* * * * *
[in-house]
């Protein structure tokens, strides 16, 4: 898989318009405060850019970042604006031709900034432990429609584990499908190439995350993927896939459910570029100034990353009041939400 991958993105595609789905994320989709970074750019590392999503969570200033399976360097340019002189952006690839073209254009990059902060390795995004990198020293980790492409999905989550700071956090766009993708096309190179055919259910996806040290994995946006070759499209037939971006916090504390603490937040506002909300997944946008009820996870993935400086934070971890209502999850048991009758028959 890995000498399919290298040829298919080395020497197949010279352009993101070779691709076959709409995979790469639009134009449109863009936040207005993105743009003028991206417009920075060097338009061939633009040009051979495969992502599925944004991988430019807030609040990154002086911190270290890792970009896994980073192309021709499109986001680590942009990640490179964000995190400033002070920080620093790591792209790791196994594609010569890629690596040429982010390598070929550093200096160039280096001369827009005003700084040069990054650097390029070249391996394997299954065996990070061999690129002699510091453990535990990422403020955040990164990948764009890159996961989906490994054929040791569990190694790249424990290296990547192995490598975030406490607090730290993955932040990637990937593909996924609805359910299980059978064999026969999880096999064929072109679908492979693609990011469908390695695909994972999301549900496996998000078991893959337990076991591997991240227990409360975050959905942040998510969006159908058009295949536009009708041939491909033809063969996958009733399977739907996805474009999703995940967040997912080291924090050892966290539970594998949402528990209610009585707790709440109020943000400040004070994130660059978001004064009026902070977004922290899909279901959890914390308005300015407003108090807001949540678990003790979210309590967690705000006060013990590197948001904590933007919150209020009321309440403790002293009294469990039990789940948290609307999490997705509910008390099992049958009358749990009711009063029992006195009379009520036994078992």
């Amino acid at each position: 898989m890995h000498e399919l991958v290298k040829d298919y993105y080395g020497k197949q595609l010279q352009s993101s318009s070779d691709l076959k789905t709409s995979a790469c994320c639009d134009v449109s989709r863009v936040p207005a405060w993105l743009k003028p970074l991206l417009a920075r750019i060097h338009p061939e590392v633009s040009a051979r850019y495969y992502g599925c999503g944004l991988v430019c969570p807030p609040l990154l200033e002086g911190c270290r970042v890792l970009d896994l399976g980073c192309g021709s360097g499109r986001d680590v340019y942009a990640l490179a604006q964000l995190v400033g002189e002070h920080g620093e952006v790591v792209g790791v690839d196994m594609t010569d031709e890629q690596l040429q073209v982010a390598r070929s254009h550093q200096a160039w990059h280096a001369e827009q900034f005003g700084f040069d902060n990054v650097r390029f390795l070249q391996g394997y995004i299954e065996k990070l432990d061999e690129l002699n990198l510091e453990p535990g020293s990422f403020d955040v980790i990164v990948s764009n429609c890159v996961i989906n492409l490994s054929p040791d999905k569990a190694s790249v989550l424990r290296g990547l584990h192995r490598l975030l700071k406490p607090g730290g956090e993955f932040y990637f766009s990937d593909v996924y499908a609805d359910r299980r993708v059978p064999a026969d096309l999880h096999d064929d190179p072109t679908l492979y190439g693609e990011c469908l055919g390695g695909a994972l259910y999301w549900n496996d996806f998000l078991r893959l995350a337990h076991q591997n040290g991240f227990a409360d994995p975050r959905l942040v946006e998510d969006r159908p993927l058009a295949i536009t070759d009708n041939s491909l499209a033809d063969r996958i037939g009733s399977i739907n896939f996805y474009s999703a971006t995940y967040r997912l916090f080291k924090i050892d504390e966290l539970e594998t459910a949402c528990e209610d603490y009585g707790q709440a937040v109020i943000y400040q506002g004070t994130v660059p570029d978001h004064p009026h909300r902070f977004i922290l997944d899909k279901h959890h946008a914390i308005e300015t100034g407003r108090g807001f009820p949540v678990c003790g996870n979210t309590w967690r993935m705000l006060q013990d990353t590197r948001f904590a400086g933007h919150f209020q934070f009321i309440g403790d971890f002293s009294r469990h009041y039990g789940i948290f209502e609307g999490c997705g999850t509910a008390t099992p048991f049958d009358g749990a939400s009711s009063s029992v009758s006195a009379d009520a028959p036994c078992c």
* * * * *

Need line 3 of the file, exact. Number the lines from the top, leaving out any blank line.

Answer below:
């Amino acid at each position: 898989m890995h000498e399919l991958v290298k040829d298919y993105y080395g020497k197949q595609l010279q352009s993101s318009s070779d691709l076959k789905t709409s995979a790469c994320c639009d134009v449109s989709r863009v936040p207005a405060w993105l743009k003028p970074l991206l417009a920075r750019i060097h338009p061939e590392v633009s040009a051979r850019y495969y992502g599925c999503g944004l991988v430019c969570p807030p609040l990154l200033e002086g911190c270290r970042v890792l970009d896994l399976g980073c192309g021709s360097g499109r986001d680590v340019y942009a990640l490179a604006q964000l995190v400033g002189e002070h920080g620093e952006v790591v792209g790791v690839d196994m594609t010569d031709e890629q690596l040429q073209v982010a390598r070929s254009h550093q200096a160039w990059h280096a001369e827009q900034f005003g700084f040069d902060n990054v650097r390029f390795l070249q391996g394997y995004i299954e065996k990070l432990d061999e690129l002699n990198l510091e453990p535990g020293s990422f403020d955040v980790i990164v990948s764009n429609c890159v996961i989906n492409l490994s054929p040791d999905k569990a190694s790249v989550l424990r290296g990547l584990h192995r490598l975030l700071k406490p607090g730290g956090e993955f932040y990637f766009s990937d593909v996924y499908a609805d359910r299980r993708v059978p064999a026969d096309l999880h096999d064929d190179p072109t679908l492979y190439g693609e990011c469908l055919g390695g695909a994972l259910y999301w549900n496996d996806f998000l078991r893959l995350a337990h076991q591997n040290g991240f227990a409360d994995p975050r959905l942040v946006e998510d969006r159908p993927l058009a295949i536009t070759d009708n041939s491909l499209a033809d063969r996958i037939g009733s399977i739907n896939f996805y474009s999703a971006t995940y967040r997912l916090f080291k924090i050892d504390e966290l539970e594998t459910a949402c528990e209610d603490y009585g707790q709440a937040v109020i943000y400040q506002g004070t994130v660059p570029d978001h004064p009026h909300r902070f977004i922290l997944d899909k279901h959890h946008a914390i308005e300015t100034g407003r108090g807001f009820p949540v678990c003790g996870n979210t309590w967690r993935m705000l006060q013990d990353t590197r948001f904590a400086g933007h919150f209020q934070f009321i309440g403790d971890f002293s009294r469990h009041y039990g789940i948290f209502e609307g999490c997705g999850t509910a008390t099992p048991f049958d009358g749990a939400s009711s009063s029992v009758s006195a009379d009520a028959p036994c078992c």